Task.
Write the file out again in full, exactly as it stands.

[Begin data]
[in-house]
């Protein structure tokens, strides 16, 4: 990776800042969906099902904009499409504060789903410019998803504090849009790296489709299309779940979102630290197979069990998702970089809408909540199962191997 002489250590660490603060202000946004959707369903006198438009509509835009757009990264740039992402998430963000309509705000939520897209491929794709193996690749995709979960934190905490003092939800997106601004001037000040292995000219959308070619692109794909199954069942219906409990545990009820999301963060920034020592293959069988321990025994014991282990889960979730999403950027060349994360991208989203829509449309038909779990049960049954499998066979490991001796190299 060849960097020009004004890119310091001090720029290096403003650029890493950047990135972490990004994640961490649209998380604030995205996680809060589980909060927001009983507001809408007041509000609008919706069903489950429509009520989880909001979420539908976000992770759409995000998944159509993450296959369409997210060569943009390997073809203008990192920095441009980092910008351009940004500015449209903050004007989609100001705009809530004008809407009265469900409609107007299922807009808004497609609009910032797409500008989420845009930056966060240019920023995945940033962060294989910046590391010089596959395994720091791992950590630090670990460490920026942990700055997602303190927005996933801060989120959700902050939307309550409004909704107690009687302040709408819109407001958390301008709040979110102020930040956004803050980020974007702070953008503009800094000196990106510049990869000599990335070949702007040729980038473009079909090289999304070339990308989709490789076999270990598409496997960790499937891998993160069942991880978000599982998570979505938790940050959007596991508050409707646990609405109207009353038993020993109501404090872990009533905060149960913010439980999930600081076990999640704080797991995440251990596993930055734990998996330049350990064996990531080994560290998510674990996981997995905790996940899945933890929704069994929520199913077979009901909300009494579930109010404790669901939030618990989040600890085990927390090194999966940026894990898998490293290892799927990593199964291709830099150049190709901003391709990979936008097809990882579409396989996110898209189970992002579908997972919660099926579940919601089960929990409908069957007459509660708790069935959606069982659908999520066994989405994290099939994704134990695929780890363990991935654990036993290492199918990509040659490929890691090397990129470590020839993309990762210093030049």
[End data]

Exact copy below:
[in-house]
């Protein structure tokens, strides 16, 4: 990776800042969906099902904009499409504060789903410019998803504090849009790296489709299309779940979102630290197979069990998702970089809408909540199962191997 002489250590660490603060202000946004959707369903006198438009509509835009757009990264740039992402998430963000309509705000939520897209491929794709193996690749995709979960934190905490003092939800997106601004001037000040292995000219959308070619692109794909199954069942219906409990545990009820999301963060920034020592293959069988321990025994014991282990889960979730999403950027060349994360991208989203829509449309038909779990049960049954499998066979490991001796190299 060849960097020009004004890119310091001090720029290096403003650029890493950047990135972490990004994640961490649209998380604030995205996680809060589980909060927001009983507001809408007041509000609008919706069903489950429509009520989880909001979420539908976000992770759409995000998944159509993450296959369409997210060569943009390997073809203008990192920095441009980092910008351009940004500015449209903050004007989609100001705009809530004008809407009265469900409609107007299922807009808004497609609009910032797409500008989420845009930056966060240019920023995945940033962060294989910046590391010089596959395994720091791992950590630090670990460490920026942990700055997602303190927005996933801060989120959700902050939307309550409004909704107690009687302040709408819109407001958390301008709040979110102020930040956004803050980020974007702070953008503009800094000196990106510049990869000599990335070949702007040729980038473009079909090289999304070339990308989709490789076999270990598409496997960790499937891998993160069942991880978000599982998570979505938790940050959007596991508050409707646990609405109207009353038993020993109501404090872990009533905060149960913010439980999930600081076990999640704080797991995440251990596993930055734990998996330049350990064996990531080994560290998510674990996981997995905790996940899945933890929704069994929520199913077979009901909300009494579930109010404790669901939030618990989040600890085990927390090194999966940026894990898998490293290892799927990593199964291709830099150049190709901003391709990979936008097809990882579409396989996110898209189970992002579908997972919660099926579940919601089960929990409908069957007459509660708790069935959606069982659908999520066994989405994290099939994704134990695929780890363990991935654990036993290492199918990509040659490929890691090397990129470590020839993309990762210093030049």